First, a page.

What happened to this universal language, Spanish, which after the seventeenth century ceased to be a language of life, creation, dissatisfaction, and personal power and became far too often a language of mourning, sterility, rhetorical applause, and abstract power?

Fuentes is constantly questioning and answering, interpreting and analyzing his experience, trying to make sense of why and how he did what he did in order to become a writer. He seeks answers and tries to make sense of his life by interpreting his own experience, the cultural and political life of his time, the meaning of language and literary influence, and by stepping over imagined nationalist borders.


3) From Wikibooks:

Memoir is a specific type of narrative. It is autobiographical in nature but it is not meant to be as comprehensive as biography (which tells the entire life story of a person). Instead, a memoir is usually only a specific "slice" of one's life. The time span within a memoir is thus frequently limited to a single memorable event or moment, though it can also be used to tell about a longer series of events that make up a particular period of one's life (as in Cameron Crowe's film memoir Almost Famous). It is narrative in structure, usually describing people and events that ultimately focuses on the emotional significance of the story to the one telling it. Generally, this emotional significance is the result of a resolution from the conflict within the story. Though a memoir is the retelling of a true account, it is not usually regarded as being completely true. After all, no one can faithfully recall every detail or bit of dialogue from an event that took place many years ago. Consequently, some creative license is granted by the reader to the memoirist recounting, say, a significant moment or events from his childhood some thirty years or more earlier. (However, the memoirist who assumes too much creative license without disclosing that fact is vulnerable to censure and public ridicule if his deception is found out, as recently happened with James Frey and his alleged memoir, A Million Little Pieces.) Furthermore, names of people and places are often changed in a memoir to protect those who were either directly or indirectly involved in the lives and/or event(s) being described.

Common Approaches

Below you will find some typical writing prompts that will allow you to begin writing a narrative or memoir. Remember to stay focused and to tell a story when writing in this genre.

  • "Write about someone significant in your life."
  • "Write about the worst/best, most significant/exciting/boring day of your life."
  • "If you had a chance to talk with a historical/famous/legendary/etc. person, what would you talk about? Explain why."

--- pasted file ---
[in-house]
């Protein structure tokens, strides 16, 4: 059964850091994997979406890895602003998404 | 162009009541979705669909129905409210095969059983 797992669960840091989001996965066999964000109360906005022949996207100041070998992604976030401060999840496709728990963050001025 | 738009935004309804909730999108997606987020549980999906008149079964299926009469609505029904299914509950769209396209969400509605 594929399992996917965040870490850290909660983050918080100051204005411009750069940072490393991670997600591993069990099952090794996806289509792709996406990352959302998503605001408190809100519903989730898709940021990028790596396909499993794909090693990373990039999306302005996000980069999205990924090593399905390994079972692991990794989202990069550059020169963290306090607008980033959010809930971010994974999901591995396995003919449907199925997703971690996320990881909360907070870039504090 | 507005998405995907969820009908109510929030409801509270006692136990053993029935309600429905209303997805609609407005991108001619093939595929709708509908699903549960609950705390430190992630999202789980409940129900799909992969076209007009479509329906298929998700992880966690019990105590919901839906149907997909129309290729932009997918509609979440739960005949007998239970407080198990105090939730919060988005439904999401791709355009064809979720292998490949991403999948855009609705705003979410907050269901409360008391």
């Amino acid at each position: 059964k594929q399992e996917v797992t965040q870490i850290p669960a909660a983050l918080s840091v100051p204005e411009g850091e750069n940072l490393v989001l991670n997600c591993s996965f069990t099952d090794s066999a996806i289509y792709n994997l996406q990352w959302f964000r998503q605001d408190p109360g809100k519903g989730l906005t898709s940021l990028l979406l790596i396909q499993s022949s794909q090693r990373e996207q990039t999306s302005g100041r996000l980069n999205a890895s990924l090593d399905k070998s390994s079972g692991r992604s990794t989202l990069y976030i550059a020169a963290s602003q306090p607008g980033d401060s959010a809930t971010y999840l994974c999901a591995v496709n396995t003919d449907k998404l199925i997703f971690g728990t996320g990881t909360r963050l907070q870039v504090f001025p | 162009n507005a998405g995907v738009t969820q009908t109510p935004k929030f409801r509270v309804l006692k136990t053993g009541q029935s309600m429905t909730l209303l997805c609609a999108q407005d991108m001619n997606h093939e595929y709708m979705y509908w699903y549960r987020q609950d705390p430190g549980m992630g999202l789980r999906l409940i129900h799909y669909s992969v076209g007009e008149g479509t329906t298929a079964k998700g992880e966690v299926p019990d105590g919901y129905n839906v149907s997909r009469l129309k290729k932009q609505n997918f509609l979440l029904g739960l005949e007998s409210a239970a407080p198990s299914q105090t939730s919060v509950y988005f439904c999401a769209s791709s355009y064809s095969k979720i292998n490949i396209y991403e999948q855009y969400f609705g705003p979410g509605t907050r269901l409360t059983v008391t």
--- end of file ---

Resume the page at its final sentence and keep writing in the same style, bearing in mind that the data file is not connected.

Sample Assignment

There is not one right or best way to write a narrative or memoir. However, there are certainly better ways to write in this genre than others. Read the following short samples of an "excellent," "needs a little work," and "needs a lot of work" narrative writing assignment! Because it should be a narrative, remember that the writer should be telling a story. All grammar, spelling, and punctuation errors should be cleared up when editing. See Basic Writing/Editing for more help. So the focus will be on content.

Assignment: "Write about someone significant in your life."

Needs a lot of work:

My mom is a significant person in my life. She has always taken good care of me. She looks after my family and does a lot of hard work. My family couldn't make it without my mom. I really love my mom a lot because of all she has done for me. She's a great person. I tell my mom everything. She is probably my closest friend.

*This narrative needs a lot of work. There are very few specific details. Questions that need to be answered are: How does she take good care of you? What kind of hard work does she do? Why is she a great person? What kind of a person is she? What does she do with the information you give her? What kind of sacrifices has she made for the family?

Answering these questions will really improve the writing. The audience wants to know as much interesting information as you can tell them about this topic. Think about all the details you see and hear in a movie or really good book. You don't need to reach that level, but that should be your goal. Giving some specific, personal examples will help the audience understand the writing and enjoy reading it. See the next example for a better response to this assignment.

Needs a little work:

When I was young, I didn't get along very well with my mom. We used to fight a lot and I just didn't understand her. She always seemed to be in my business and trying to snoop around. I've always had really dry eyes. Sometimes they water to compensate or get really red because they're so dry. My mom used to think I'd been crying and bug me to death asking me if someone had hurt my feelings at school! I was a teenager!

But now me and my mom are best friends. I tell her everything and she tells me everything. Sometimes we still disagree, but we've learned to understand and respect each other. We're very different people, but I don't know what I'd do without my mom. She has always supported me and stood behind whatever I've wanted to do or be. She's my biggest fan. In my mom's eyes, I could be the next great world leader, or a famous ballerina, or the first astronaut to live on Mars. It took me a while to realize just how significant my mom is to me, but now that I know, nothing will ever change the way I feel about her.

*This narrative is better than the first one because it has more details and gives some specific examples regarding the writer's relationship to her mom. However, it still needs a little work because even more details could be provided to give the reader a clearer picture of their relationship. For example, the reader doesn't know what has changed in this relationship that led to the two of them becoming like "best friends."


When I was a teenager, I didn't get along very well with my mom. It seemed like we fought on a daily basis and we rarely if ever understood where the other was coming from. I felt so seperate from her and it was impossible to tell her about my problems because all she would ever do is freak out.